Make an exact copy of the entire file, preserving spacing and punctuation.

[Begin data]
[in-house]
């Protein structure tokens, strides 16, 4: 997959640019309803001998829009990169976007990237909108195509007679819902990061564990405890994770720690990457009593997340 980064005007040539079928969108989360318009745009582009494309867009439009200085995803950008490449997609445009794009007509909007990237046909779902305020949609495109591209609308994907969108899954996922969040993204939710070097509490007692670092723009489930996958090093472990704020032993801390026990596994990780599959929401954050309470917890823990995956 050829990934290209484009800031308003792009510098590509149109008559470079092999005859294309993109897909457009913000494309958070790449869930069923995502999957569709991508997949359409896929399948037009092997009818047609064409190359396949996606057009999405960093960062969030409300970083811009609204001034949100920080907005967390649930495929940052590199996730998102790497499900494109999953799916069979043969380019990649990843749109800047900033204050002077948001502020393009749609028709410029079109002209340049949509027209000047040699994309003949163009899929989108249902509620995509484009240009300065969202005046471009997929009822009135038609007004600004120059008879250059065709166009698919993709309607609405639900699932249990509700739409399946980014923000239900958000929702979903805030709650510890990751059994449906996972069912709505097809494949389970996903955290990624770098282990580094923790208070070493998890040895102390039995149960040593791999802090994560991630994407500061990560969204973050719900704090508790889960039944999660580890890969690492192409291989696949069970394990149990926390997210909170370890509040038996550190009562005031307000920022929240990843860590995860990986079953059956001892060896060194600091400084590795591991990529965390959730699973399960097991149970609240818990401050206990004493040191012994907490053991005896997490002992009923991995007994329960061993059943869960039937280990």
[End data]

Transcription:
[in-house]
């Protein structure tokens, strides 16, 4: 997959640019309803001998829009990169976007990237909108195509007679819902990061564990405890994770720690990457009593997340 980064005007040539079928969108989360318009745009582009494309867009439009200085995803950008490449997609445009794009007509909007990237046909779902305020949609495109591209609308994907969108899954996922969040993204939710070097509490007692670092723009489930996958090093472990704020032993801390026990596994990780599959929401954050309470917890823990995956 050829990934290209484009800031308003792009510098590509149109008559470079092999005859294309993109897909457009913000494309958070790449869930069923995502999957569709991508997949359409896929399948037009092997009818047609064409190359396949996606057009999405960093960062969030409300970083811009609204001034949100920080907005967390649930495929940052590199996730998102790497499900494109999953799916069979043969380019990649990843749109800047900033204050002077948001502020393009749609028709410029079109002209340049949509027209000047040699994309003949163009899929989108249902509620995509484009240009300065969202005046471009997929009822009135038609007004600004120059008879250059065709166009698919993709309607609405639900699932249990509700739409399946980014923000239900958000929702979903805030709650510890990751059994449906996972069912709505097809494949389970996903955290990624770098282990580094923790208070070493998890040895102390039995149960040593791999802090994560991630994407500061990560969204973050719900704090508790889960039944999660580890890969690492192409291989696949069970394990149990926390997210909170370890509040038996550190009562005031307000920022929240990843860590995860990986079953059956001892060896060194600091400084590795591991990529965390959730699973399960097991149970609240818990401050206990004493040191012994907490053991005896997490002992009923991995007994329960061993059943869960039937280990």